IT Service Management is a collection of processes and disciplines used to manage the delivery of services covering infrastructure, applications, and business processes. When I say manage I mean ‘oversee the delivery of day to day services and ongoing change to ensure delivery of agreed services at agreed pricing and to agreed service levels’.
The most important aspects of Service Management are requirements and measurement. You need to know what you want to achieve from service management, i.e. the success criteria, and then you need to measure whether or not you’re achieving these. Of course you also need other things like the flexibility to change requirements, but if you know what you want and how to measure it you’re on the right track.
From my many years of experience in designing, selling, delivering and troubleshooting the management of outsourced services, I have arrived at a simple but powerful model that can be used to define most IT Service Management regimes.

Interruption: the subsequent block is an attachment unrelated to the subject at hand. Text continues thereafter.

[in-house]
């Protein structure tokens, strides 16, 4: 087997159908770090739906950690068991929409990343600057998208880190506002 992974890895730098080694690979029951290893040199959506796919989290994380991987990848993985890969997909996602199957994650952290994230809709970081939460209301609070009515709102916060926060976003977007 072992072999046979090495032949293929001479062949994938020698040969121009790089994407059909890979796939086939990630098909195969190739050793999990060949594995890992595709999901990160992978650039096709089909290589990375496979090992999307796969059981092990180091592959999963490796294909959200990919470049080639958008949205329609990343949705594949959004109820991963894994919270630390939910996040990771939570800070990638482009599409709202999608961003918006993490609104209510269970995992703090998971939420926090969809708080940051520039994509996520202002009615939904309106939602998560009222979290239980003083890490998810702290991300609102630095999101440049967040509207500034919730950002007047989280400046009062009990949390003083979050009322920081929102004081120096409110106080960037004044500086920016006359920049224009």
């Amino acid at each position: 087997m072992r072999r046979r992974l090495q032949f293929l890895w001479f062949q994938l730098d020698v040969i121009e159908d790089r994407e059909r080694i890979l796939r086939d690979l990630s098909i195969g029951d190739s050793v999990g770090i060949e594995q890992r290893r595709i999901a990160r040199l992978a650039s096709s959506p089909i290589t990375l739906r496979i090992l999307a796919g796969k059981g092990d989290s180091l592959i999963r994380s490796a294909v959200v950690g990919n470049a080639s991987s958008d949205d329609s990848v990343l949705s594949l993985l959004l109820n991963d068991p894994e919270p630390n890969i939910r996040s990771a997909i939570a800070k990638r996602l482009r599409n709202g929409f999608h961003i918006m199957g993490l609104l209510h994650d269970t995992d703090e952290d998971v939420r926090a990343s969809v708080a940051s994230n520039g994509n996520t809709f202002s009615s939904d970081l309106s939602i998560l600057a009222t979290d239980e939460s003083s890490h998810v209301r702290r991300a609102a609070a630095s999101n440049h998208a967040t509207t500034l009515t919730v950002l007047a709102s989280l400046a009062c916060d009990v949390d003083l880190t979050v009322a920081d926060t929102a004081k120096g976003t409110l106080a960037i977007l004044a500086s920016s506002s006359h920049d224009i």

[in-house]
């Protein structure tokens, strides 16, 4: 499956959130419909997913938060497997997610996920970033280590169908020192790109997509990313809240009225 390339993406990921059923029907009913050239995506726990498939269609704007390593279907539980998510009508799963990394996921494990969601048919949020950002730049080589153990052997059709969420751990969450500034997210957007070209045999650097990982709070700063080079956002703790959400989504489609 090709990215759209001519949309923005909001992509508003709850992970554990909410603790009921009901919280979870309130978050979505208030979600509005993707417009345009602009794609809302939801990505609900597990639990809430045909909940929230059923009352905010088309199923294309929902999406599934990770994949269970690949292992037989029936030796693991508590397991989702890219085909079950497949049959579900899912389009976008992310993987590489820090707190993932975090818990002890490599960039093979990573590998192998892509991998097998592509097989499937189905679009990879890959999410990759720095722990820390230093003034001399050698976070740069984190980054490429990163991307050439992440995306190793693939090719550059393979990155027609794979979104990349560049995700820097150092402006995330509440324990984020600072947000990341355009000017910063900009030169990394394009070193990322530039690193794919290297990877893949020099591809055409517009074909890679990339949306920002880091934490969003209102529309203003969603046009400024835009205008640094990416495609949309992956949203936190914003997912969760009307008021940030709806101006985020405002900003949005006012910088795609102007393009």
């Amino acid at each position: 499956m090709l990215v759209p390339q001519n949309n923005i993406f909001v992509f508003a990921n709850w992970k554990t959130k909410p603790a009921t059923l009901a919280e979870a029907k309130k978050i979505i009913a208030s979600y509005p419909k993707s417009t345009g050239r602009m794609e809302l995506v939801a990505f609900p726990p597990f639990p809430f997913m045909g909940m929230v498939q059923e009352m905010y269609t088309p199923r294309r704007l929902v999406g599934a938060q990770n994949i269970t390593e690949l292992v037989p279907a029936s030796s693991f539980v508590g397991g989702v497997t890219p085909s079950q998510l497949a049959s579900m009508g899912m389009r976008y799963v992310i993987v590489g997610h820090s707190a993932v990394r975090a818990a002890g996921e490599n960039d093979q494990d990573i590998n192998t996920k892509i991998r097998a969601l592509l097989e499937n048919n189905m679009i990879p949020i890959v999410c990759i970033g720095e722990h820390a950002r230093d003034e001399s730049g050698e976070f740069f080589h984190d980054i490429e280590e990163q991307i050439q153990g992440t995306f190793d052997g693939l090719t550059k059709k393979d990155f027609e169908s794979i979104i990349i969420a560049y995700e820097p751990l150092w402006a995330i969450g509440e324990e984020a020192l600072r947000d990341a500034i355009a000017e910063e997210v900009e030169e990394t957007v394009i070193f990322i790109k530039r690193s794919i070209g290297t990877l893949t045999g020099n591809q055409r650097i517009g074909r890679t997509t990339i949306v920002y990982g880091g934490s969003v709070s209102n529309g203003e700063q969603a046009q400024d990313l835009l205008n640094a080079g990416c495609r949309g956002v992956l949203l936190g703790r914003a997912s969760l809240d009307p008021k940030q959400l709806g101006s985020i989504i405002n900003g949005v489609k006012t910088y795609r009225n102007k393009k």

Starting with the end users we see that what is important to them is that it just plain and simply works. And when it doesn’t work, it gets fixed. Moving up the food chain to IT management, then further still to top level management, we can arrive at a short list of what’s important and therefore what we should be measuring in any service management regime. A question-based approach appears to work. Basing a service level regime on these criteria is a good place to start. There are implications, however. Most IT service providers measure component availability in the data centre, but not application availability from the user’s perspective. Tools do exist to do this and many companies deploy them, but it is often culturally difficult to base a commercial service level contract on them. Suppliers aren’t always in control of the end-to-end infrastructure, e.g. Wide Area Network, and clients often find it difficult to let go of detailed component availability metrics. But if the critical services are available to end users for the agreed times at the agreed performance, should you really care whether all servers were available 99.99%?